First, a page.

Having been involved with the Louis Theroux documentary Ivan said: “It was a real privilege to show Louis and his team the real struggle in everyday life that those we support have. Brain injury remains such an unknown and hidden disability and yet it’s impact on the individual and their families is lifelong.”
Natalie was born and raised in Wales and very proud of her Welsh heritage. She had a good education and went on to achieve a degree in fine arts before working both in the UK and abroad as a teacher and au pair. Natalie was diagnosed with Grave’s Disease (an overactive thyroid gland)
in 1998 and has not been able to work since then. Following the diagnosis of her illness she had severe psychiatric problems.
I made lots of improvements whilst at Redford Court, I was less aggressive and made close therapeutic relationships with staff."Natalie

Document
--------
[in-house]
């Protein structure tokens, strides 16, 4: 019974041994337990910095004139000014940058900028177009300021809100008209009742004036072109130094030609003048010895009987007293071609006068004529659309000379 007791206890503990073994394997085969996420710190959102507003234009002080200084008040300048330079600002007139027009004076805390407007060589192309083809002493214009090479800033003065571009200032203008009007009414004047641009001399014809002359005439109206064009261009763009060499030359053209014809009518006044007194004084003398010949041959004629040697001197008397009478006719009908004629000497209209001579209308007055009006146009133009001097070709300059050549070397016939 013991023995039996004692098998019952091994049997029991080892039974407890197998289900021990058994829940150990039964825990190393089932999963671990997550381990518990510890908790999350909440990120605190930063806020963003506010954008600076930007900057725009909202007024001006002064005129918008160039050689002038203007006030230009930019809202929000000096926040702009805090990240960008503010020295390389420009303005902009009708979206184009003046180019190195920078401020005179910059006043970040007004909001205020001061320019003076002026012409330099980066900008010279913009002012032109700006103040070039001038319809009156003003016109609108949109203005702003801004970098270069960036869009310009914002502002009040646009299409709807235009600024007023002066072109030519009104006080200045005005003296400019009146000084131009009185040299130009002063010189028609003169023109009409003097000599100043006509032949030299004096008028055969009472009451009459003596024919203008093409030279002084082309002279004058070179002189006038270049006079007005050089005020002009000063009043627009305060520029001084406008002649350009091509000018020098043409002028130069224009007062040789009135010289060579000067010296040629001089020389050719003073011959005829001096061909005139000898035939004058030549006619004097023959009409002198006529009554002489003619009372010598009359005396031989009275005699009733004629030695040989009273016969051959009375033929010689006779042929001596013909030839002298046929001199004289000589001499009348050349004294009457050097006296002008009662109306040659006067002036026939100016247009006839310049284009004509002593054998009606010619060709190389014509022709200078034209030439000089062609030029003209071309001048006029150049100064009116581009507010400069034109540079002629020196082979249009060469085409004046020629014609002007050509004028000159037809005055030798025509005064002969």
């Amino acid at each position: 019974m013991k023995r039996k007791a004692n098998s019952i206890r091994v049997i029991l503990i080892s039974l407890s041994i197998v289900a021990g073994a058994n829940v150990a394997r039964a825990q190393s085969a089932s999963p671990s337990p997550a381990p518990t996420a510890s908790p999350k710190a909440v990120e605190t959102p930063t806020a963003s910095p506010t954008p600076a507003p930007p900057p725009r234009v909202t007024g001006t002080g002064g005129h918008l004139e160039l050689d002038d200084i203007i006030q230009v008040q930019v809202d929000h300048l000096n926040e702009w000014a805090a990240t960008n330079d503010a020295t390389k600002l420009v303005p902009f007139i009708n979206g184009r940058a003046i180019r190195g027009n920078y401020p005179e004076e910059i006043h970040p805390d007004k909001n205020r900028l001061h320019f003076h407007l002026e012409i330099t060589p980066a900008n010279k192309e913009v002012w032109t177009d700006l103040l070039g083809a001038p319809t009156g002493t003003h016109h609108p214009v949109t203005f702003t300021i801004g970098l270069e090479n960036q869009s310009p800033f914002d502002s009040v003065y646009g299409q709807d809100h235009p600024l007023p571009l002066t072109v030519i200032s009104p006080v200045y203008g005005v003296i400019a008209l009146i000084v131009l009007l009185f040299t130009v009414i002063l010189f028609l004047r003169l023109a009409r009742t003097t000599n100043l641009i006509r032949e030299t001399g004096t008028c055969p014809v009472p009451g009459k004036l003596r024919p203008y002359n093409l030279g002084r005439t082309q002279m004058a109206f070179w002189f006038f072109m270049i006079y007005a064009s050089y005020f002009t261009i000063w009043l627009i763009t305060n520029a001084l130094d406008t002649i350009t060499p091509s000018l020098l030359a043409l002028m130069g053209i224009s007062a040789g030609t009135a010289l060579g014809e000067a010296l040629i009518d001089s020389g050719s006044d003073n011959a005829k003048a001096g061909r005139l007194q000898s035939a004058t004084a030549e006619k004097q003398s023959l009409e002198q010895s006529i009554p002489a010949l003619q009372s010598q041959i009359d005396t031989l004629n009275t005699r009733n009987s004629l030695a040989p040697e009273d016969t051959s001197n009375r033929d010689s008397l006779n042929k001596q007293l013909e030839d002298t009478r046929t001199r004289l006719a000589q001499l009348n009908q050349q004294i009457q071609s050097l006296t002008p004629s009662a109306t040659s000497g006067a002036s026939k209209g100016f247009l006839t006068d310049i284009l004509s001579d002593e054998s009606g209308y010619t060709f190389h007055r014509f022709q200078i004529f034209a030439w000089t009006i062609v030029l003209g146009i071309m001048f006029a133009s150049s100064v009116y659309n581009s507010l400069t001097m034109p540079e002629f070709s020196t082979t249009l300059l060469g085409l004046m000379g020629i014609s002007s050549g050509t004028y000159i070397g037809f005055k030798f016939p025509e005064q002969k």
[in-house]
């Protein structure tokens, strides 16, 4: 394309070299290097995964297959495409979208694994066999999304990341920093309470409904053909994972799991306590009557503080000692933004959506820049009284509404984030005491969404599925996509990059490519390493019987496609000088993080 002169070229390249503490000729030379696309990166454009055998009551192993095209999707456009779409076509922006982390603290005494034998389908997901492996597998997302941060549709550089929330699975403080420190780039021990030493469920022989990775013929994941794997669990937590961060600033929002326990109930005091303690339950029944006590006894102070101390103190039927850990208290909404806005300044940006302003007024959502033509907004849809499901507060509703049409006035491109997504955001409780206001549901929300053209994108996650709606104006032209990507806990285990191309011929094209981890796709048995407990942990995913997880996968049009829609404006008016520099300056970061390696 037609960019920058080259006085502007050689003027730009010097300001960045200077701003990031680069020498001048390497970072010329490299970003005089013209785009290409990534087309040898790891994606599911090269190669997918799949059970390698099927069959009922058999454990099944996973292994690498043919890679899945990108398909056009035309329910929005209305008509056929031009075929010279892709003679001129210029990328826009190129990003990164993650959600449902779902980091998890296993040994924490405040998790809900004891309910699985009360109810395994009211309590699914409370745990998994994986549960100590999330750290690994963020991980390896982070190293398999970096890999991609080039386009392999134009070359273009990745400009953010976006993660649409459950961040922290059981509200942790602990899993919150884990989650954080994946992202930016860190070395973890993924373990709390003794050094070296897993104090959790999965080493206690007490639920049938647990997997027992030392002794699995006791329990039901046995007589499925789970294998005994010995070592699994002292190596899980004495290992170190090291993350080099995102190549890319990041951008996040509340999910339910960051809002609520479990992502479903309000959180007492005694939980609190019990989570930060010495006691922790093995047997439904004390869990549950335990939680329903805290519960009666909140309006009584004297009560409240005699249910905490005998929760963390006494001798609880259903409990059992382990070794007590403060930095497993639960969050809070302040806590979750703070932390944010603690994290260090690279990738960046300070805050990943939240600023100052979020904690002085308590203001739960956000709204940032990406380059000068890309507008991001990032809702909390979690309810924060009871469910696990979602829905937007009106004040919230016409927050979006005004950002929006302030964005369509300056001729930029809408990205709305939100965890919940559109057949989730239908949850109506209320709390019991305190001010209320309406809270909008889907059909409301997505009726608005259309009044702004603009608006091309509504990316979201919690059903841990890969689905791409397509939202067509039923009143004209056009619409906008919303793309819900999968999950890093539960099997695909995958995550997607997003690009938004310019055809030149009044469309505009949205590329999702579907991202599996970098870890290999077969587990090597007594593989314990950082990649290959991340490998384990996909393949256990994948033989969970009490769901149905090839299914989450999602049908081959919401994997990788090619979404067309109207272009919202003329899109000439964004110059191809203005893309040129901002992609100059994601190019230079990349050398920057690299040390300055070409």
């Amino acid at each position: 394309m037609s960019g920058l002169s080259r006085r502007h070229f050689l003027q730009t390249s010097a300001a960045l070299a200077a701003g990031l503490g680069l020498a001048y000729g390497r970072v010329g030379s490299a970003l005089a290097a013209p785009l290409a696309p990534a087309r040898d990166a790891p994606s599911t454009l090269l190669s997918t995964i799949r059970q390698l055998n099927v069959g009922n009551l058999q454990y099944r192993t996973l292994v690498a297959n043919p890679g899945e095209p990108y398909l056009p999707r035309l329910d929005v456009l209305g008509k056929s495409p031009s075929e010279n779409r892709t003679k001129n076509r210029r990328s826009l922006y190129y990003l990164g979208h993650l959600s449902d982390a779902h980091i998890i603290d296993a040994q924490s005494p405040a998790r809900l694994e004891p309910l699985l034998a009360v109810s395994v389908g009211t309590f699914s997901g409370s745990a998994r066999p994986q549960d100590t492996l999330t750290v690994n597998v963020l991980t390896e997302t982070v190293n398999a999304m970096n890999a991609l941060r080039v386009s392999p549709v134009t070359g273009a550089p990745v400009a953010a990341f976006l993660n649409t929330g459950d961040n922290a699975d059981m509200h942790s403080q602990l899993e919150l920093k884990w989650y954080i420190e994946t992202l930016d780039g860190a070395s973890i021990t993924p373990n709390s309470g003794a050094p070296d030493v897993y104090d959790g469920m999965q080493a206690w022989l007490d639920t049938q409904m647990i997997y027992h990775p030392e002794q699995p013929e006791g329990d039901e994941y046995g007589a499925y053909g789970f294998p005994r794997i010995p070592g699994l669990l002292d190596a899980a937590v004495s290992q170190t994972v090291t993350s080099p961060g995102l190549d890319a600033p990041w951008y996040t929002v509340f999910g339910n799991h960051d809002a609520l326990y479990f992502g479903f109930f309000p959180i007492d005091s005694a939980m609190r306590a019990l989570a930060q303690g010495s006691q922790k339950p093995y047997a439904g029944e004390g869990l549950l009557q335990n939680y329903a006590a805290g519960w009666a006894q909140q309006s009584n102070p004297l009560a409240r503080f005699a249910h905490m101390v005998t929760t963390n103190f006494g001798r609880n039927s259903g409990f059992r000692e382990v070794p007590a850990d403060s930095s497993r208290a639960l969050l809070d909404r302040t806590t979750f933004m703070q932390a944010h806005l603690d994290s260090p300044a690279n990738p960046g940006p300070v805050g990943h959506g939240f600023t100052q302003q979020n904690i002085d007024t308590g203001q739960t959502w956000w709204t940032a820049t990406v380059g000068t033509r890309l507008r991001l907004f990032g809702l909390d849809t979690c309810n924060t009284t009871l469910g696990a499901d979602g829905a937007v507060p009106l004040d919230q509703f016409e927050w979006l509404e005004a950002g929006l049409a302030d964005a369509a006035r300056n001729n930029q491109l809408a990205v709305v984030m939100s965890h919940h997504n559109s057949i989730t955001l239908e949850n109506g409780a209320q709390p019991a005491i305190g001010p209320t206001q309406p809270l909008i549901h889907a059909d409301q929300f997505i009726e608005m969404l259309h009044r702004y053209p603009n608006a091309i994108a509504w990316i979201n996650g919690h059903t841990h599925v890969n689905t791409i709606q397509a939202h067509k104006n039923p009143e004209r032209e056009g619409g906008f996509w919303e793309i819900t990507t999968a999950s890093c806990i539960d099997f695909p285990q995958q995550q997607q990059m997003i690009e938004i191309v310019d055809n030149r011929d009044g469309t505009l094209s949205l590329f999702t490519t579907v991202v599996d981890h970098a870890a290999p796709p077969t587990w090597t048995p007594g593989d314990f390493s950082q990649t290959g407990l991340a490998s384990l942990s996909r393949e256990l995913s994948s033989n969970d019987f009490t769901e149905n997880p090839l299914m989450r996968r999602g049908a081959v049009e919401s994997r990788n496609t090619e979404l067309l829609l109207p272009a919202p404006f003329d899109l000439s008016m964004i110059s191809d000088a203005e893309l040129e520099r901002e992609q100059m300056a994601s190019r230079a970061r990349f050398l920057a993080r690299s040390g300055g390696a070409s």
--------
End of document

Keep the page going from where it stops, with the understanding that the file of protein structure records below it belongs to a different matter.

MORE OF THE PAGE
She was an insulin dependent diabetic and she attempted suicide through an insulin overdose in 2000, resulted in an anoxic brain injury (the brain being starved of oxygen), secondary to a hypoglycaemic coma (dangerously low blood sugar leading to a diabetic coma). As a result of the brain injury she had problems with her aggression, memory and social interactions.
As a result of her improvements she moved to a community house close to her family in Wales, but after six months it was clear that this wasn’t working so she returned to Redford Court where she continues to make progress. She goes home to visit her mum in Wales regularly and the documentary shows her going home for her birthday. Natalie was delighted to be involved in the documentary.
Dr Yasmine Precious